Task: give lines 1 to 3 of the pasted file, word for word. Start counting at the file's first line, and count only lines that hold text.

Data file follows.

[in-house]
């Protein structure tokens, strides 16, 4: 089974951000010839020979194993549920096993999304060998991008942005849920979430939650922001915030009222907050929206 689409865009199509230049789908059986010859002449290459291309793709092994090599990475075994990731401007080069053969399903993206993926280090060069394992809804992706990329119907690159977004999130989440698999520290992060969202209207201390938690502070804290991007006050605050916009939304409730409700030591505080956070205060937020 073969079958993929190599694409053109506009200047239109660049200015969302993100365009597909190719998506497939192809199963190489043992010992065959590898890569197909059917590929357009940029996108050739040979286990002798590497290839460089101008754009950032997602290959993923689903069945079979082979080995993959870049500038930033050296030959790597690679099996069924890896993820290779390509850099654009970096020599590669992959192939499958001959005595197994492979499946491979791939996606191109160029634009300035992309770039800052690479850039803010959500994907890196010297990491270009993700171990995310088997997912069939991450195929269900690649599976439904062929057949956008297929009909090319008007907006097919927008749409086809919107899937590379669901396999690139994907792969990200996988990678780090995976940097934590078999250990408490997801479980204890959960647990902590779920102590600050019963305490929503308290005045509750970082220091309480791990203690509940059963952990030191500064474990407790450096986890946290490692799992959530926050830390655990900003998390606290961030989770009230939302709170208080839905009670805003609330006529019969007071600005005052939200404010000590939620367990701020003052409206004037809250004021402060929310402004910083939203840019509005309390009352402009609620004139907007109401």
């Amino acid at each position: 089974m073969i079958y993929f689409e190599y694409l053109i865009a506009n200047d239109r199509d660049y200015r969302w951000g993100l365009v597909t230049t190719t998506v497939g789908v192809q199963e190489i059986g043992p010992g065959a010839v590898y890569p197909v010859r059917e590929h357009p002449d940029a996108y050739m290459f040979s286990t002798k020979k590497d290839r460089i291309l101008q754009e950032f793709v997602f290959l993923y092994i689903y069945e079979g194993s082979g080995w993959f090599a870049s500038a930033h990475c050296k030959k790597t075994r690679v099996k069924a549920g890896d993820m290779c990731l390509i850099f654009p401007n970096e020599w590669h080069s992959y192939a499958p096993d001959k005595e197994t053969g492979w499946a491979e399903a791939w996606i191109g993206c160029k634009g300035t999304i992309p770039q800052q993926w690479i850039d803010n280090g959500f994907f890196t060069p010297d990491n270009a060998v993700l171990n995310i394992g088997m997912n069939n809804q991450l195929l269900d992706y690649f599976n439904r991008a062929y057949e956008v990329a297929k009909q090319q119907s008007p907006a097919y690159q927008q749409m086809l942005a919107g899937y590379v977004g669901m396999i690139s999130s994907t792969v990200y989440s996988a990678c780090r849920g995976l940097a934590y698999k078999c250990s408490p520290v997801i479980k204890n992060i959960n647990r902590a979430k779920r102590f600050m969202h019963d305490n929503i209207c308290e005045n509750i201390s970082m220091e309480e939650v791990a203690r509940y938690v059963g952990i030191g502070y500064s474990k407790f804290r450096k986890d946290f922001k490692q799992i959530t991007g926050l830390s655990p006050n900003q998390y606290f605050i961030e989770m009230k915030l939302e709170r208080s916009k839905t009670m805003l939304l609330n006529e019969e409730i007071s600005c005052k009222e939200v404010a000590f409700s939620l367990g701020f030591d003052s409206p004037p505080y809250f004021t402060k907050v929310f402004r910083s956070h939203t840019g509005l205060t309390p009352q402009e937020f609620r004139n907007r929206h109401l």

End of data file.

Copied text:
[in-house]
């Protein structure tokens, strides 16, 4: 089974951000010839020979194993549920096993999304060998991008942005849920979430939650922001915030009222907050929206 689409865009199509230049789908059986010859002449290459291309793709092994090599990475075994990731401007080069053969399903993206993926280090060069394992809804992706990329119907690159977004999130989440698999520290992060969202209207201390938690502070804290991007006050605050916009939304409730409700030591505080956070205060937020 073969079958993929190599694409053109506009200047239109660049200015969302993100365009597909190719998506497939192809199963190489043992010992065959590898890569197909059917590929357009940029996108050739040979286990002798590497290839460089101008754009950032997602290959993923689903069945079979082979080995993959870049500038930033050296030959790597690679099996069924890896993820290779390509850099654009970096020599590669992959192939499958001959005595197994492979499946491979791939996606191109160029634009300035992309770039800052690479850039803010959500994907890196010297990491270009993700171990995310088997997912069939991450195929269900690649599976439904062929057949956008297929009909090319008007907006097919927008749409086809919107899937590379669901396999690139994907792969990200996988990678780090995976940097934590078999250990408490997801479980204890959960647990902590779920102590600050019963305490929503308290005045509750970082220091309480791990203690509940059963952990030191500064474990407790450096986890946290490692799992959530926050830390655990900003998390606290961030989770009230939302709170208080839905009670805003609330006529019969007071600005005052939200404010000590939620367990701020003052409206004037809250004021402060929310402004910083939203840019509005309390009352402009609620004139907007109401």
């Amino acid at each position: 089974m073969i079958y993929f689409e190599y694409l053109i865009a506009n200047d239109r199509d660049y200015r969302w951000g993100l365009v597909t230049t190719t998506v497939g789908v192809q199963e190489i059986g043992p010992g065959a010839v590898y890569p197909v010859r059917e590929h357009p002449d940029a996108y050739m290459f040979s286990t002798k020979k590497d290839r460089i291309l101008q754009e950032f793709v997602f290959l993923y092994i689903y069945e079979g194993s082979g080995w993959f090599a870049s500038a930033h990475c050296k030959k790597t075994r690679v099996k069924a549920g890896d993820m290779c990731l390509i850099f654009p401007n970096e020599w590669h080069s992959y192939a499958p096993d001959k005595e197994t053969g492979w499946a491979e399903a791939w996606i191109g993206c160029k634009g300035t999304i992309p770039q800052q993926w690479i850039d803010n280090g959500f994907f890196t060069p010297d990491n270009a060998v993700l171990n995310i394992g088997m997912n069939n809804q991450l195929l269900d992706y690649f599976n439904r991008a062929y057949e956008v990329a297929k009909q090319q119907s008007p907006a097919y690159q927008q749409m086809l942005a919107g899937y590379v977004g669901m396999i690139s999130s994907t792969v990200y989440s996988a990678c780090r849920g995976l940097a934590y698999k078999c250990s408490p520290v997801i479980k204890n992060i959960n647990r902590a979430k779920r102590f600050m969202h019963d305490n929503i209207c308290e005045n509750i201390s970082m220091e309480e939650v791990a203690r509940y938690v059963g952990i030191g502070y500064s474990k407790f804290r450096k986890d946290f922001k490692q799992i959530t991007g926050l830390s655990p006050n900003q998390y606290f605050i961030e989770m009230k915030l939302e709170r208080s916009k839905t009670m805003l939304l609330n006529e019969e409730i007071s600005c005052k009222e939200v404010a000590f409700s939620l367990g701020f030591d003052s409206p004037p505080y809250f004021t402060k907050v929310f402004r910083s956070h939203t840019g509005l205060t309390p009352q402009e937020f609620r004139n907007r929206h109401l």